m ajor floods, but trees dominated the landscape and their roots helped to hold the soils of the

    hills and the floodplains together. A forest canopy can intercept up to 30% of the rainfall which

    then evaporates before it reaches the ground. In the summer transpiration from the trees would

    also have ‘diverted’ enormous quantities o f moisture

    from the wooded wetlands into the atmosphere, and

    upland mires and bogs would have retained water

    during wet and dry periods. Less rain water reached

    the rivers in forested times than it does today. Another

    effect of all these factors was that run-off rates were

    much more constant, thus lessening the erosive power

    o f floods. W etland vegetation on the floodplains

    would also have helped to filter out silts and sediments

    brought down by floods upstream, and consequently

    the water in these natural rivers would generally have

    been crystal clear. D uring this wildwood period

    when woodlands were at their maximum extent in

    Britain, the land was less prone to erosion than at any

    other time in its history.2. In Britain, forests were the climax vegetation after the last ice-age. Notice the moss and algae on the boulders

    of this river bed indicating that the channel bed and banks are stable.



    3. A small group of trees surviving in the River Ure at Aysgarth Falls in Wensleydale.

    Trees: In a survey of river widths, Hydraulics Research found that tree-lined rivers were on average

    30% narrower than similar rivers from which the

    bankside trees had been removed. Well managed trees

    can reduce riverbank erosion by as much as 85 - 90% .

    Tree roots help to bind the bank materials together,

    whether they are loamy, silty soils, or boulders and

    co b b les . Trees have a rem arkable cap acity for

    surviving on and stabilizing what can, in times of

    flood, be a very hostile environment.

    Other vegetation: all types o f vegetation provide better protection against erosion than bare

    soil. F or example, it is very im portant that the

    A uthority makes sure that floodbanks are maintained

    to a high standard. Grass cover on floodbanks must be

    continuous because bare patches or holes caused by moles, rabbits and other pests can lead to a

    ‘blow -out’ with possibly devastating consequences. Grass cover can be mown, grazed or left

    long; the roots will bind the soil and the leaves help to protect the bank. Narrow sections can be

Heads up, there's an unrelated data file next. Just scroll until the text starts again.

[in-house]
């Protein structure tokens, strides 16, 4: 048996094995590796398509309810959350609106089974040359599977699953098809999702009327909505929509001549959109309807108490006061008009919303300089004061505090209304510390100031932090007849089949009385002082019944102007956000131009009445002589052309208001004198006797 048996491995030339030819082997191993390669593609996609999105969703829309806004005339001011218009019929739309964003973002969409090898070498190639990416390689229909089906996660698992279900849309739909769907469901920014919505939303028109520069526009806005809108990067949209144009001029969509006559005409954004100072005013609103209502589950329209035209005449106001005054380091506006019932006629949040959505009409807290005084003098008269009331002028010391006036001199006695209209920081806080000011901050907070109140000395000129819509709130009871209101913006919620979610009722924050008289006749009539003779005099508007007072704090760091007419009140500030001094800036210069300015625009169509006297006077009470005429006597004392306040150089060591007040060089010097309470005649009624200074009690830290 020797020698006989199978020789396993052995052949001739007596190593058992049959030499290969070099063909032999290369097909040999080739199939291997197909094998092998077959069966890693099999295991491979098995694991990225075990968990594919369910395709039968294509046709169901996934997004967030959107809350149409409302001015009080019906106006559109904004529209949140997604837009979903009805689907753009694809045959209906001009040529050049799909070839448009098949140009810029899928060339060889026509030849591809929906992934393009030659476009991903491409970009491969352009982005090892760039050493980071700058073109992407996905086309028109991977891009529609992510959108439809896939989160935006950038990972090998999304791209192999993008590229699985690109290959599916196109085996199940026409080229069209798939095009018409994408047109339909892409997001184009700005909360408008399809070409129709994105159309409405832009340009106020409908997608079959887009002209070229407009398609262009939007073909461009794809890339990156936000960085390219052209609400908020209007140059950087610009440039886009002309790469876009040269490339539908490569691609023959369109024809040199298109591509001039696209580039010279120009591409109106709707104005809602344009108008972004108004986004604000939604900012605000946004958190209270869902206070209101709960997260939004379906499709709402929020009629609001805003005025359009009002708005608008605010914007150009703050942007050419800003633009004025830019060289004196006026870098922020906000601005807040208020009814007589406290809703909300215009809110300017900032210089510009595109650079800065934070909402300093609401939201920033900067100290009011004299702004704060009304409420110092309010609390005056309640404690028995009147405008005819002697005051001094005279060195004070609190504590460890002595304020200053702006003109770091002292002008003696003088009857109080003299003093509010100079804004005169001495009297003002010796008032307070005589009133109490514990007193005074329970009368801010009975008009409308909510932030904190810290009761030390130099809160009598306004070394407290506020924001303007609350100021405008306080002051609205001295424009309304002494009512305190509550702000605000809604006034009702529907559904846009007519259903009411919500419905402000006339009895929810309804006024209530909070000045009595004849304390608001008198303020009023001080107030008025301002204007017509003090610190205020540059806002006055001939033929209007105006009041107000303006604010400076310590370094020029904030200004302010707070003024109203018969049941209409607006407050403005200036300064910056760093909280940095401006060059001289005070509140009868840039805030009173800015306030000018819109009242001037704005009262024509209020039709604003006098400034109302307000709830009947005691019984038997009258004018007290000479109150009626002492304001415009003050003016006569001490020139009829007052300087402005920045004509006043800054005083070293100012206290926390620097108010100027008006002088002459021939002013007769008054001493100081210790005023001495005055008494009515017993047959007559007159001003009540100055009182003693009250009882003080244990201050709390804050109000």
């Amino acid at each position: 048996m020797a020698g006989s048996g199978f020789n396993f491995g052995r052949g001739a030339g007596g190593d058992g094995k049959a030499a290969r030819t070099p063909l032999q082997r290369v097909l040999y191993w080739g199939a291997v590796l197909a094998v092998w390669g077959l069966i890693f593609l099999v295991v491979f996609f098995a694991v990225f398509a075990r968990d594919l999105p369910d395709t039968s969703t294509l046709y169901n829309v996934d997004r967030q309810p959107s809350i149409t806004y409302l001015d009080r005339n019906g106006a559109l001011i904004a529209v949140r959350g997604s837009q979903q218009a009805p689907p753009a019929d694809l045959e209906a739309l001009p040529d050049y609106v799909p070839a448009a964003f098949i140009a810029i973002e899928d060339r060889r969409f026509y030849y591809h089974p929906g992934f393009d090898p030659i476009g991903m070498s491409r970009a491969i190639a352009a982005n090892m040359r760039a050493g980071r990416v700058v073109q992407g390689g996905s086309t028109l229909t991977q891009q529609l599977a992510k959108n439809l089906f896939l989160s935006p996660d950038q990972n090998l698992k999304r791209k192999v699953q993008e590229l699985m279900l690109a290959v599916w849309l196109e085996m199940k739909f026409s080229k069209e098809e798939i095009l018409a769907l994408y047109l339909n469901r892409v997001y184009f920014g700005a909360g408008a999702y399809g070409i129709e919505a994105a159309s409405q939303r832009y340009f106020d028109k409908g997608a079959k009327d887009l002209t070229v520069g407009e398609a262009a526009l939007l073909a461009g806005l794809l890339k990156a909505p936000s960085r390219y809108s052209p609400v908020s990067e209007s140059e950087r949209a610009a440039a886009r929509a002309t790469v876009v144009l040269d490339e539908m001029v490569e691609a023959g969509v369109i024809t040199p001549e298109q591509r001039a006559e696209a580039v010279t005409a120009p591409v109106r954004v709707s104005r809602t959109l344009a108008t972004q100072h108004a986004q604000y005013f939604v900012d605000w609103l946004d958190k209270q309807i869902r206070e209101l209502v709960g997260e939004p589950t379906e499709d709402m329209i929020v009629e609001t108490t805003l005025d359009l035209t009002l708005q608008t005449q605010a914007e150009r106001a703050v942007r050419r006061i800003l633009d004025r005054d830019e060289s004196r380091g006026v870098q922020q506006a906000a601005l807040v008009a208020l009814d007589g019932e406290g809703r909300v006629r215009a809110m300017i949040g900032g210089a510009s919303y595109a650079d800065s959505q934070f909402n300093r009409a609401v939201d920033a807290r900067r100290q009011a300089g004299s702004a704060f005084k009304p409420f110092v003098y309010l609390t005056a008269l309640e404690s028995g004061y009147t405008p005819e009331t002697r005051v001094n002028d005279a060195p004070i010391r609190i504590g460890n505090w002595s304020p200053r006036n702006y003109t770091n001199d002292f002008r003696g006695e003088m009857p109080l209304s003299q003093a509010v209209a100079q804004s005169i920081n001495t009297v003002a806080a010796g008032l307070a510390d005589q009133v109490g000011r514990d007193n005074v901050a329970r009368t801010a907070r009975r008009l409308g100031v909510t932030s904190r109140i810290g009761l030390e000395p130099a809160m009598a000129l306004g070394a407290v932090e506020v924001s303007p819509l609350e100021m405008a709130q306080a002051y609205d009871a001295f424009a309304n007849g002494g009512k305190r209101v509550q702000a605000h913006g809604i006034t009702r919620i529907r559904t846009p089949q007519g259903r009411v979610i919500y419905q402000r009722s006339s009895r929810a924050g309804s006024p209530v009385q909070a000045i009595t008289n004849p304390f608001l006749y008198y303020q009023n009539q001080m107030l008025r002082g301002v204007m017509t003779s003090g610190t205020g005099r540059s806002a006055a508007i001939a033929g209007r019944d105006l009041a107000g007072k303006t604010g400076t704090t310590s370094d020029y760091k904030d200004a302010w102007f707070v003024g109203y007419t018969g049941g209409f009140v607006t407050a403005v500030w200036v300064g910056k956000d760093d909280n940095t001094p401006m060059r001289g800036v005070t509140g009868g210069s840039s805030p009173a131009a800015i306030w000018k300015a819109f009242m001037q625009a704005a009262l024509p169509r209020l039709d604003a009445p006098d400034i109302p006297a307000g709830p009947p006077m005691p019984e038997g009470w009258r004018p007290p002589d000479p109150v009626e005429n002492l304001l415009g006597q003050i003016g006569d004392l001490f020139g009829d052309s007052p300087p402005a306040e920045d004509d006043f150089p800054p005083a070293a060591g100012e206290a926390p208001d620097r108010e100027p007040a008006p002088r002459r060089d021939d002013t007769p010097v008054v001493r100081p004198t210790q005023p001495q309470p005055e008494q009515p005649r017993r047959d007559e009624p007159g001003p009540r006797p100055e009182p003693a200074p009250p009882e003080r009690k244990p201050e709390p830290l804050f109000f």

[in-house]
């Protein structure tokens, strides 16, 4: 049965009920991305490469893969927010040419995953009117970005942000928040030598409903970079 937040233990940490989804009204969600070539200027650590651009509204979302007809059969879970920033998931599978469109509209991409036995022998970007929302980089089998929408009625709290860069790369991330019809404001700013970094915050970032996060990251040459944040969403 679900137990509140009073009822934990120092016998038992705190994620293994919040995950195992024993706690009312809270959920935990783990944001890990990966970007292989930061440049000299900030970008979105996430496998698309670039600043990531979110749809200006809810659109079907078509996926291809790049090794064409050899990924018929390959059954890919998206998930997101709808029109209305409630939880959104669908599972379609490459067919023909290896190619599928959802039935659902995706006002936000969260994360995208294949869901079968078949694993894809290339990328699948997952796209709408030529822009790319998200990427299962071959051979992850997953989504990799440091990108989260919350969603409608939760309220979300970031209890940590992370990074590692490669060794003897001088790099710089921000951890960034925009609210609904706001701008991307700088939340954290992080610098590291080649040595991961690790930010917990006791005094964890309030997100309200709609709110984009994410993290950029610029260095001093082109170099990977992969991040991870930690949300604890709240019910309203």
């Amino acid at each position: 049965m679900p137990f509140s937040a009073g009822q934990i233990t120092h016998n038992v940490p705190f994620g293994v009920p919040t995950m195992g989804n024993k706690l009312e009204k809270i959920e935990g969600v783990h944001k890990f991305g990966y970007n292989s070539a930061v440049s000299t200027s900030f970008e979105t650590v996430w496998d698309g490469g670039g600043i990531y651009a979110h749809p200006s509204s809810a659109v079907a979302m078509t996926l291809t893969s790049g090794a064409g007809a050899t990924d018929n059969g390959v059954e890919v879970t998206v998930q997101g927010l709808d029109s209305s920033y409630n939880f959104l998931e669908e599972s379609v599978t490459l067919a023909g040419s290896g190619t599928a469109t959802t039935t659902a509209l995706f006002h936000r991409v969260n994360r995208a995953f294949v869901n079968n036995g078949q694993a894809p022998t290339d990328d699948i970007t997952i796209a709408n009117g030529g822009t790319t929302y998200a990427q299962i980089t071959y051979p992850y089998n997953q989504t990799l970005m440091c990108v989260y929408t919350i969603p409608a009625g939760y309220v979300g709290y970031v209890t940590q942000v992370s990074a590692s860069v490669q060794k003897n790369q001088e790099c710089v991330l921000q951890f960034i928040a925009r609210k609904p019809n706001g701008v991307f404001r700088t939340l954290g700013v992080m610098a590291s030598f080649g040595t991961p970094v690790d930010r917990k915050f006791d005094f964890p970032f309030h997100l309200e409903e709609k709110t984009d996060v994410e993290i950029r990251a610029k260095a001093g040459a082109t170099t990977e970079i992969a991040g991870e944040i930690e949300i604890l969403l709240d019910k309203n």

fenced off from stock and either grazed less intensively or not grazed at all so that scrub and

    other vegetation can develop naturally. A mixture of naturally regenerated grasses, scrub and

    trees is likely to provide the best protection of all because of the range of rooting depths o f the

    different species. These naturally regenerated areas are also likely to provide the most valuable

    habitats for a wide range of wildlife.

    Trees and other vegetation have many advantages for wildlife:

    • They provide shelter, nesting and roosting sites, and protection from predators.

    • They provide shade, keeping the water cooler in summer and slowing the growth of algae.

    • They provide food in the form of invertebrates and organic material which can fall into the

    water and provide food for other invertebrates and fish.

    • Tree roots and low branches can help to protect fish from predators and floods. A stretch o f

    river devoid of adjacent trees usually has only a small population o f fish.

    Tree roots provide spawning areas for coarse fish.


  • Understanding Riverbank Erosion - important considerations

    I) What is the Authority's policy on riverbank erosion f

    II) What are the legal aspects f

    III) The effects of work on other areas of the river

    IV) Aesthetic values

    V) Access

    VI) Rivers and wildlife


    T h e erosion o f riverbanks is the responsibility of the riparian owner. The A uthority has no

    responsibility o r liability for the erosion o f riverbanks except where their erosion could threaten

    flood defences o r hinder drainage. O n ly then may permissive action be taken by the Authority,

    but each case has to be judged on its merits.

    II) WHAT ARE THE LEGAL ASPECTS? Riparian ow ners can, through C om m on Law, take action to prevent erosion provided that in

    doing so they com ply with planning legislation and byelaws, and do not alter the flow of the

    w atercourse o r cause injury to other parties.

    P lanning legislation - if a perm ane